Back on September 23rd, Jim Waters, the BIPPS CEO, issued “Bluegrass Beacon: Site-based concept failing schools, students.” This Beacon article is about problems in general with Kentucky’s School Based Decision Making (SBDM) system. Waters points out that even in what, by Kentucky standards, is the high performing school district in Boone County, the SBDM system creates serious problems and notable confusion for even highly experienced educators.
Most notably, Waters’ article never even mentions Jefferson County or Louisville. The article is directed at a statewide problem that impacts all Kentucky school districts.
But, staying on topic doesn’t matter in the Twittersphere. The very same day that the Beacon article was released, a Tweet showed up criticizing BIPPS for “attacking” urban districts (think Jefferson County here) while calling Boone County “high performing.” The tweet alleged that Boone County had the same issues as Jefferson County Public Schools (JCPS), though “diluted” (whatever that might really mean). The Tweet’s implication was that educational performance in Boone County wasn’t materially different from Jefferson County’s.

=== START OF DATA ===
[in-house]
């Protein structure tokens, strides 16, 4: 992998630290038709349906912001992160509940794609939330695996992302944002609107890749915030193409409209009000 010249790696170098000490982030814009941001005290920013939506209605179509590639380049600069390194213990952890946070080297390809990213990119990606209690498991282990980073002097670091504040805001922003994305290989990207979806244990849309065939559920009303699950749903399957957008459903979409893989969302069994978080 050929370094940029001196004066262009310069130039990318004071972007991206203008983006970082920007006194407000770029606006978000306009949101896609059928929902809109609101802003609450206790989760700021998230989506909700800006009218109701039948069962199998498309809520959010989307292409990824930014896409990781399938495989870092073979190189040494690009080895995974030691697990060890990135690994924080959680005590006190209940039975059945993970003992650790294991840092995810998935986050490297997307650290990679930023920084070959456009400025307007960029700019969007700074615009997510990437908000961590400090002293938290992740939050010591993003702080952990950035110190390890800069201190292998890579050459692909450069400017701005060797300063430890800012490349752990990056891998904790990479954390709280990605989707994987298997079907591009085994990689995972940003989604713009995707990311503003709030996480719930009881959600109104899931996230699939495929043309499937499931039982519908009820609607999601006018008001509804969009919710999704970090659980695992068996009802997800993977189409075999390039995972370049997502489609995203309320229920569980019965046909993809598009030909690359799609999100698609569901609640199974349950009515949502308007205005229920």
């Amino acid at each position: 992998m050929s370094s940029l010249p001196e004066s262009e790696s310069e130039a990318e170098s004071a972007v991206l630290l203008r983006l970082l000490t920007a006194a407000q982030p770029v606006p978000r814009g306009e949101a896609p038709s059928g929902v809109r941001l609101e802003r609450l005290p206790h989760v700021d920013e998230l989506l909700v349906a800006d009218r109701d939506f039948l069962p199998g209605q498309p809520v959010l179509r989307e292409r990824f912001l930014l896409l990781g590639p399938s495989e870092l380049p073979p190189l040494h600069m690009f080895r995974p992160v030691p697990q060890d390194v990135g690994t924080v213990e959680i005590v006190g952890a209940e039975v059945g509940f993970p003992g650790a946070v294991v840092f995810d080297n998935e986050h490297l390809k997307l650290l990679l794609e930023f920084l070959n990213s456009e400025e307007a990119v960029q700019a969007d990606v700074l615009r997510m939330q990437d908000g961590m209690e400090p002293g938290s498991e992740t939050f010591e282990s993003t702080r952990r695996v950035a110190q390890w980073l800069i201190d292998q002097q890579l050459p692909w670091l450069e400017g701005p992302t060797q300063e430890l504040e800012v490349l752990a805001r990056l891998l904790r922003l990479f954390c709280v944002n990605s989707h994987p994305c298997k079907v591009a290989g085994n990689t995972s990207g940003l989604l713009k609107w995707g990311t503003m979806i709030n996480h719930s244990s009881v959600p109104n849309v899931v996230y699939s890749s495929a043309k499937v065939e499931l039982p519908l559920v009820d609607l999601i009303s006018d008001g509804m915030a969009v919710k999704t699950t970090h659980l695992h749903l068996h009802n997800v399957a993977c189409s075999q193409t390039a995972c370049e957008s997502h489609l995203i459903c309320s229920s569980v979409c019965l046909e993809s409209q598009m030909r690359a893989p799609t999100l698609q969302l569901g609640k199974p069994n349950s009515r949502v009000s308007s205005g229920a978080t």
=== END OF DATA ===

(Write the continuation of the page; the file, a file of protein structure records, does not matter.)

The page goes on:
Never mind that the article never made such comparisons.
In any event, the idea that folks in Jefferson County, which certainly isn’t performing well for its students, believed their school district was somehow equivalent to Boone’s performance was troubling. So, I collected 2016 ACT score data from the Kentucky School Report Card for each district and assembled that into the table below. Click the “Read more” link to see that.
As you review this table, keep in mind that the ACT is scored on a fairly small, 36-point scale. What looks like a small score difference is therefore more significant than it appears.
For example, based on data published in Table 2.1 in the 2017 ACT Profile Report for Kentucky, a two-point score difference between 16 and 18 on the ACT Math test equates to a percentile score difference of 18 points. That’s a pretty good difference.
Of particular note in the table above are the scores about 1/3 of the way up from the bottom for students eligible for free and reduced price meals. The scores for each subject favor Boone by about 1.4 points. That is a notable difference.
The overall average scores for all students at the top of the table favor Boone even more. Jefferson County folks would excuse this overall average score difference by saying that the Louisville area has a much higher proportion of poor kids, thus trotting out the old poverty excuse, once again. That is unfortunate because as long as some are allowed to use poverty as an excuse, nothing much is going to change in our schools. But, even when we only look at poor kids in both systems, Boone’s advantage is clear. So, poor kids can do better than those in Jefferson County.
Is this to say that Boone County’s performance is adequate? Certainly not. But, trying to make the much worse performing Jefferson County schools somehow equivalent to Boone just doesn’t agree with the data, either. Believing the “wrong stuff” also tends to remove pressure on Jefferson County to improve. And, that just isn’t the right thing to do for kids.